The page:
“…Who spoke through the prophets.”
– Nicene Creed
Beloved brothers and sisters in the Lord,
A professor at seminary once posed the question to our class, “What is the greatest source of inspiration in our Church: the Bible, or Holy Tradition?” His answer was very telling, one which seemed so simple and yet so profound. “The only source of inspiration in our Church is the Holy Spirit.”
It is the Spirit of God which Jesus promised would always be with us as a Helper (“Paraklete”) after the Day of Pentecost. It is this same Holy Spirit which inspired the Fathers of the Church to compile the Holy Scriptures into one canon, and the same Holy Spirit which guides our people, our parishes and our clergy to practice our faith in the ways we do, through our services and our worship. Indeed, when a question of “what do Orthodox Christians believe about…?” is asked, the answer, we believe, is found in our formal prayers in our services, as they have been fashioned by human beings moved and inspired by the Holy Spirit Himself.
It is the Holy Spirit that has guided our worship and the Tradition of our Church throughout millennia, going back to the Old Testament, where we affirm that He “spoke through the prophets.” This month, we celebrate the memory of perhaps the most well-known prophet of the Old Testament, the Prophet Elias (or “Elijah,” as he is most commonly known). Elias lived during the time of the great kings of Israel and guided the nation of the people of God through his inspirational words. He raised a widow’s son from the dead, he was one of three known figures in the Bible to have not died a natural death but to have been taken up to heaven in body and spirit, he proclaimed the worship and truth of God by defeating the priests of Baal, and many other tremendous feats. (3 & 4 Kingdoms). Most importantly, however, Elijah heard the voice of God, and it is this witness which we proclaim in our own lives and imitate to the best of our abilities.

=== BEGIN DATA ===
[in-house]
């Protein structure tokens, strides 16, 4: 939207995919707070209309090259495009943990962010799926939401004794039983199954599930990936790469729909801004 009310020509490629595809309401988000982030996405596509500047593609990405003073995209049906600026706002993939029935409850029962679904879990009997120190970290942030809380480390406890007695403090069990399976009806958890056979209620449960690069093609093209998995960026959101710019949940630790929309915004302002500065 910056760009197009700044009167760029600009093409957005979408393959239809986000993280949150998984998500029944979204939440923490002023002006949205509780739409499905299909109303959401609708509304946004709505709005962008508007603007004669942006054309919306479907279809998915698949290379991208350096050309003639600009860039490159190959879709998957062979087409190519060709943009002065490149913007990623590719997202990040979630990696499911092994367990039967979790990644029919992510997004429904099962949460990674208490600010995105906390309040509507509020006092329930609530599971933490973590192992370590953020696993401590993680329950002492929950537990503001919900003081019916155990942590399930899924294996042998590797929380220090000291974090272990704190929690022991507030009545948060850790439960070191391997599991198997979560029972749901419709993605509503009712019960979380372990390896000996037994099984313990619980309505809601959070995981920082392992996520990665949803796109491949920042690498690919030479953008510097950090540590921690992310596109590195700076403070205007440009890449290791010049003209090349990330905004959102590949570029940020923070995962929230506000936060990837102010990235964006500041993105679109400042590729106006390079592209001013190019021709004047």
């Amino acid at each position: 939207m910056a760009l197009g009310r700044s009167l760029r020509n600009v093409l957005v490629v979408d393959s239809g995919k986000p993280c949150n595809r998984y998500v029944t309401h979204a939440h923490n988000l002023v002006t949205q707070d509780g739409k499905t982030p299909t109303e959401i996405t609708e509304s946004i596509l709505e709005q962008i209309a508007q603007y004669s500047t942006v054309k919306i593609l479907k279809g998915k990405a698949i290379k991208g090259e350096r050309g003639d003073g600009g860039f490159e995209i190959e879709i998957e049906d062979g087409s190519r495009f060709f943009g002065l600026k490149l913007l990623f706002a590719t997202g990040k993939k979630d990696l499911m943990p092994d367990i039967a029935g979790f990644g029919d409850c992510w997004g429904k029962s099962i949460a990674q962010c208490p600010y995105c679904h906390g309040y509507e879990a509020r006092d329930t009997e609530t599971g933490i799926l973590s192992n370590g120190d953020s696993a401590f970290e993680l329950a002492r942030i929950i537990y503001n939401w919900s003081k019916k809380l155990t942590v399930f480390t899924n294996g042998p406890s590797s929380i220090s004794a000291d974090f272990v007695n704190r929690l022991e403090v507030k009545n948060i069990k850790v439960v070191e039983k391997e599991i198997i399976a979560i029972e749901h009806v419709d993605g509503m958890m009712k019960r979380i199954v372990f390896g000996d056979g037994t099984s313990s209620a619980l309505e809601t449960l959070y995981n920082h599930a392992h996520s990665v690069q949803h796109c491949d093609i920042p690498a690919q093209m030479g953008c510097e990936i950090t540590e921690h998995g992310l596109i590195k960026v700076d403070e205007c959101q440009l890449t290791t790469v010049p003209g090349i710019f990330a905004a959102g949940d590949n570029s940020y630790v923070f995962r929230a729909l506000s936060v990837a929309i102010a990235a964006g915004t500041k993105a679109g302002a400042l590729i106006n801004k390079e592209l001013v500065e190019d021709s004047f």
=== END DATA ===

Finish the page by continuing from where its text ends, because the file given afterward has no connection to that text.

Our holy Orthodox faith affirms that the work of the Holy Spirit is just as active today as it was in Biblical times, and is exhibited regularly in the sacraments. Indeed, the calling down of the Holy Spirit upon created objects- be they bread and wine, olive oil, or even a man and woman- is what triggers the transformations which become the sacraments, or more correctly, “mysteries” of our church. It is this same action of the Holy Spirit that guides each of us on the day of our baptism and chrismation.
I am overjoyed to say that in 2016, more baptisms and chrismations were celebrated at Resurrection than at any point in the last twenty-five years of the parish’s history, as well as weddings, and even funerals, halfway through 2017! We thank God for signs of a continually growing parish, all by the grace of the Holy Spirit.
We believe that we are transformed once the Holy Spirit comes upon us and into our lives at baptism, a union which we should focus on each day. Although we may have been baptized once “unto remission of sins,” our relationship with God and inviting the Spirit into our lives is ongoing. It is a daily struggle in a daily relationship, as are the daily struggles we do our best to commit to in every relationship. As we celebrate the feast of the Holy Prophet Elijah this month and the miracles which the Holy Spirit brought about in his lifetime, let us also remember the miracles the Holy Spirit can bring about in our lifetimes. All it takes is a renewed commitment to God’s call for our lives each day, through prayer, fasting, and the love of our Lord Jesus Christ.
May His grace, and the grace of the Father and the Holy Spirit, be with us all. Amen!
With love in the Risen Lord,
Father Niko Bekris